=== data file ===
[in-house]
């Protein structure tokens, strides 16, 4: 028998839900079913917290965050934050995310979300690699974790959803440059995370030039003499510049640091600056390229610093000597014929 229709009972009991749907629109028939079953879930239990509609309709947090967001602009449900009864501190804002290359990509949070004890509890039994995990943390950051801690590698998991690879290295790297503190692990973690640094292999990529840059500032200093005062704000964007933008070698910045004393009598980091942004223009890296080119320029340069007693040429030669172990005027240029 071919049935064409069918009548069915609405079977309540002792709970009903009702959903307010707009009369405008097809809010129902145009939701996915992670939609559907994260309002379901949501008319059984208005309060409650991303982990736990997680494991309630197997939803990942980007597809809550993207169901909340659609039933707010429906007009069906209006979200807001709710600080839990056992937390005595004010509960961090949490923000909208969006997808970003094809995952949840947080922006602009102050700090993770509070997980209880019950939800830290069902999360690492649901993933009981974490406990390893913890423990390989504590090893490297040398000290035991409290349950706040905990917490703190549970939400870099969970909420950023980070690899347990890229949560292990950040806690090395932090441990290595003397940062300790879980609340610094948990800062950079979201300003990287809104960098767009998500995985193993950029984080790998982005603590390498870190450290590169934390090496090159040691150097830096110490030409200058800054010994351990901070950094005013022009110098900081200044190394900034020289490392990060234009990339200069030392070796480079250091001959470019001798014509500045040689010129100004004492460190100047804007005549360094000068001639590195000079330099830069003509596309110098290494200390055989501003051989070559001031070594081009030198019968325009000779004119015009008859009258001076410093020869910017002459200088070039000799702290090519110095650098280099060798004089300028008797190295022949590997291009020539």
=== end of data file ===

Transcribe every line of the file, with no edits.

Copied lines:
[in-house]
């Protein structure tokens, strides 16, 4: 028998839900079913917290965050934050995310979300690699974790959803440059995370030039003499510049640091600056390229610093000597014929 229709009972009991749907629109028939079953879930239990509609309709947090967001602009449900009864501190804002290359990509949070004890509890039994995990943390950051801690590698998991690879290295790297503190692990973690640094292999990529840059500032200093005062704000964007933008070698910045004393009598980091942004223009890296080119320029340069007693040429030669172990005027240029 071919049935064409069918009548069915609405079977309540002792709970009903009702959903307010707009009369405008097809809010129902145009939701996915992670939609559907994260309002379901949501008319059984208005309060409650991303982990736990997680494991309630197997939803990942980007597809809550993207169901909340659609039933707010429906007009069906209006979200807001709710600080839990056992937390005595004010509960961090949490923000909208969006997808970003094809995952949840947080922006602009102050700090993770509070997980209880019950939800830290069902999360690492649901993933009981974490406990390893913890423990390989504590090893490297040398000290035991409290349950706040905990917490703190549970939400870099969970909420950023980070690899347990890229949560292990950040806690090395932090441990290595003397940062300790879980609340610094948990800062950079979201300003990287809104960098767009998500995985193993950029984080790998982005603590390498870190450290590169934390090496090159040691150097830096110490030409200058800054010994351990901070950094005013022009110098900081200044190394900034020289490392990060234009990339200069030392070796480079250091001959470019001798014509500045040689010129100004004492460190100047804007005549360094000068001639590195000079330099830069003509596309110098290494200390055989501003051989070559001031070594081009030198019968325009000779004119015009008859009258001076410093020869910017002459200088070039000799702290090519110095650098280099060798004089300028008797190295022949590997291009020539």